A team from the Centre for Smart Infrastructure and Construction have developed a mechanical amplifier to convert ambient vibrations into electricity more effectively, which could be used to power wireless sensors for monitoring the structural health of roads, bridges and tunnels.
Undetected structural problems in aging infrastructure can be disastrous, such as the recent incident in the busy Sasago tunnel west of Tokyo. Nine people were killed when huge chunks of concrete began to fall from the roof of the tunnel, starting a fire and trapping people in their vehicles. Thankfully, such incidents are rare, but the ability to determine when structural problems may become a threat to public safety is a major priority for government and industry.
The Centre for Smart Infrastructure and Construction (CSIC) was established in 2011 to develop and commercialise new technologies designed to make smart infrastructure possible, primarily through the development of new sensor and data management technologies, which will enable continuous monitoring of our roads, tunnels and bridges.
A new device designed by researchers in the CSIC could allow this type of observations by converting the vibration experienced by structures into electricity, in order to power small remote monitoring devices in locations where access is limited, such as inside a tunnel or underneath a bridge.
"Wireless sensors are one way to better look after infrastructure, and it's something that industry is interested in doing, but batteries are always the sticking point," says Professor Kenichi Soga, who designed the device with Dr Ashwin Seshia and Yu Jia, a PhD student in Dr Seshia's group. "It's not the cost of the batteries that is the issue; it's the cost of human power to replace the batteries."
Since the devices are self-powered, there is no need to have individuals change the batteries on a regular basis, thereby decreasing cost to industry while enabling continuous remote monitoring in order to detect problems at an early stage.
Self-powered battery-less devices are not an entirely new concept: other energy harvesting principles are used to power digital wristwatches and handheld torches. Existing devices based on vibrational energy harvesting suffer from two key technical limitations, however: low output power density, and the mismatch between the narrow operational frequency bandwidth of conventional energy harvesters and the wideband nature of vibrations experienced by bridges, tunnels and roads.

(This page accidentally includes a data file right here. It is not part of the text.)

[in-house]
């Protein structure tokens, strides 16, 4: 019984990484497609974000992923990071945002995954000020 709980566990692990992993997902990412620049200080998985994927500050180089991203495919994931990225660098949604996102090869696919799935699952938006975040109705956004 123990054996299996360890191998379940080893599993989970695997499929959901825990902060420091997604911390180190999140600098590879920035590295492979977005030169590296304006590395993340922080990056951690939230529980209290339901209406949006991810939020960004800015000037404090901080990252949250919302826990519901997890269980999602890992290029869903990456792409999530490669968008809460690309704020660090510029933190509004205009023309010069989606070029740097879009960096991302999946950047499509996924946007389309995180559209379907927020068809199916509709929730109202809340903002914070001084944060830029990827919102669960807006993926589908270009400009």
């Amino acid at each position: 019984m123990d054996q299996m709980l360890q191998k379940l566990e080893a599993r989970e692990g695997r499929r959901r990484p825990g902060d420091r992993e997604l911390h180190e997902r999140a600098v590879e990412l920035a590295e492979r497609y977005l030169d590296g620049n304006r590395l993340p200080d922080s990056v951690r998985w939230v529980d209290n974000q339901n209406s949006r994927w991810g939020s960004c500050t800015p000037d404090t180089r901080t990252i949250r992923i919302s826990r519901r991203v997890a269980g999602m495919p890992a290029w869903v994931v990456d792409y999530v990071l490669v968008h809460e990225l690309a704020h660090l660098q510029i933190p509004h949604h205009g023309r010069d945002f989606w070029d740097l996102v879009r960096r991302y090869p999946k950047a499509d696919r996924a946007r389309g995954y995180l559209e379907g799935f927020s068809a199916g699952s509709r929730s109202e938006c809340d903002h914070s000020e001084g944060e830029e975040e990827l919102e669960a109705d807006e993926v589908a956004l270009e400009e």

The device developed by the CSIC team addresses these issues by basing their harvester on a phenomenon known as parametric resonance. The energy harvesting device can be realised as a micro-electromechanical system (MEMS) device, consisting of a micro-cantilever structure and a transducer. When force is applied to the cantilever perpendicular to the length instead of transversely, parametric resonance can be achieved, generating more energy from the same amount of vibration.
The MEMS device provides the added advantage of using batch manufacturing principles common to the semiconductor industry, potentially enabling low-cost battery replacement, large-scale volume production and co-integration with sensors and interface electronics to realise truly autonomous smart sensor nodes: a challenge that the CSIC team are seeking to address in the context of developing innovative monitoring technologies for large-scale built infrastructure.
Prototype versions of MEMS and macro-scale devices based on these principles have demonstrated a significantly improved power output and a wider operational bandwidth relative to current state-of-the-art devices. Preliminary results on a MEMS prototype were presented at the PowerMEMS conference in Atlanta in December. The device is being commercialised by Cambridge Enterprise, the University's technology transfer office.
In addition to applications in the construction industry, the device also has potential applications such as powering wearable medical devices or extending the life of batteries in mobile phones.
Explore further: Researchers use 3D printers to create custom medical implants